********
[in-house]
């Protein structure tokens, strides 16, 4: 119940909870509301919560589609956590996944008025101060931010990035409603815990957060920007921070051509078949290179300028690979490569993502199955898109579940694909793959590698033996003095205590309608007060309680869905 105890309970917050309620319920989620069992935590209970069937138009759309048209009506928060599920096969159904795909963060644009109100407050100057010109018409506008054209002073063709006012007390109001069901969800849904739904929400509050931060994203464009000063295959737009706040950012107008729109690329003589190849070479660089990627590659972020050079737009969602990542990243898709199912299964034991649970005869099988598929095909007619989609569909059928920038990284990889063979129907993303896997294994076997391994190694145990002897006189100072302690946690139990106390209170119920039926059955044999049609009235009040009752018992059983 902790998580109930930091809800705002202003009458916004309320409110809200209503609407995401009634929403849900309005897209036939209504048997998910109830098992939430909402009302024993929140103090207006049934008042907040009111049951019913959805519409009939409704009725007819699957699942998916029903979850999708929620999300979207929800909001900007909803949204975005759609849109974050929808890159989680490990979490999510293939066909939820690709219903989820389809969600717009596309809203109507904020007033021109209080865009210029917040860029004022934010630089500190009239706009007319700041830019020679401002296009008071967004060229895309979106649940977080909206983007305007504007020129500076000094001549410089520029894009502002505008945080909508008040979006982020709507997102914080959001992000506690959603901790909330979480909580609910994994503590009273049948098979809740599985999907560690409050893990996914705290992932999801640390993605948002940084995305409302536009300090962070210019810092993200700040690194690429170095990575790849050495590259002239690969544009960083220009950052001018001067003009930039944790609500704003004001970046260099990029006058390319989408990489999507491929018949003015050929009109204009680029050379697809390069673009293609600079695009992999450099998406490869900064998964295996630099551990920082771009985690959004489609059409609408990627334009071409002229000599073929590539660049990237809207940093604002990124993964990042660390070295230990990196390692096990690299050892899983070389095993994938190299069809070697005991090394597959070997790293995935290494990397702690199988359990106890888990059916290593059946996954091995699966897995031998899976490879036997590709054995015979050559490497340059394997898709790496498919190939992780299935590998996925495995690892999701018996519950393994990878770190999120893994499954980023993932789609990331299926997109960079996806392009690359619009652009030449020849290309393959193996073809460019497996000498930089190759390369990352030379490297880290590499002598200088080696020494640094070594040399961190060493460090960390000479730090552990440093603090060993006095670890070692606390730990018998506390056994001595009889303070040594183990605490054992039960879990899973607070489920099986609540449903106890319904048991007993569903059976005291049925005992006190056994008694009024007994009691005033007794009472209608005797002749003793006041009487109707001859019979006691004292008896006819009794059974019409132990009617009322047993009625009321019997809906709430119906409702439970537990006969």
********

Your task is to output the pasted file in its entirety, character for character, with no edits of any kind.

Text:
[in-house]
């Protein structure tokens, strides 16, 4: 119940909870509301919560589609956590996944008025101060931010990035409603815990957060920007921070051509078949290179300028690979490569993502199955898109579940694909793959590698033996003095205590309608007060309680869905 105890309970917050309620319920989620069992935590209970069937138009759309048209009506928060599920096969159904795909963060644009109100407050100057010109018409506008054209002073063709006012007390109001069901969800849904739904929400509050931060994203464009000063295959737009706040950012107008729109690329003589190849070479660089990627590659972020050079737009969602990542990243898709199912299964034991649970005869099988598929095909007619989609569909059928920038990284990889063979129907993303896997294994076997391994190694145990002897006189100072302690946690139990106390209170119920039926059955044999049609009235009040009752018992059983 902790998580109930930091809800705002202003009458916004309320409110809200209503609407995401009634929403849900309005897209036939209504048997998910109830098992939430909402009302024993929140103090207006049934008042907040009111049951019913959805519409009939409704009725007819699957699942998916029903979850999708929620999300979207929800909001900007909803949204975005759609849109974050929808890159989680490990979490999510293939066909939820690709219903989820389809969600717009596309809203109507904020007033021109209080865009210029917040860029004022934010630089500190009239706009007319700041830019020679401002296009008071967004060229895309979106649940977080909206983007305007504007020129500076000094001549410089520029894009502002505008945080909508008040979006982020709507997102914080959001992000506690959603901790909330979480909580609910994994503590009273049948098979809740599985999907560690409050893990996914705290992932999801640390993605948002940084995305409302536009300090962070210019810092993200700040690194690429170095990575790849050495590259002239690969544009960083220009950052001018001067003009930039944790609500704003004001970046260099990029006058390319989408990489999507491929018949003015050929009109204009680029050379697809390069673009293609600079695009992999450099998406490869900064998964295996630099551990920082771009985690959004489609059409609408990627334009071409002229000599073929590539660049990237809207940093604002990124993964990042660390070295230990990196390692096990690299050892899983070389095993994938190299069809070697005991090394597959070997790293995935290494990397702690199988359990106890888990059916290593059946996954091995699966897995031998899976490879036997590709054995015979050559490497340059394997898709790496498919190939992780299935590998996925495995690892999701018996519950393994990878770190999120893994499954980023993932789609990331299926997109960079996806392009690359619009652009030449020849290309393959193996073809460019497996000498930089190759390369990352030379490297880290590499002598200088080696020494640094070594040399961190060493460090960390000479730090552990440093603090060993006095670890070692606390730990018998506390056994001595009889303070040594183990605490054992039960879990899973607070489920099986609540449903106890319904048991007993569903059976005291049925005992006190056994008694009024007994009691005033007794009472209608005797002749003793006041009487109707001859019979006691004292008896006819009794059974019409132990009617009322047993009625009321019997809906709430119906409702439970537990006969």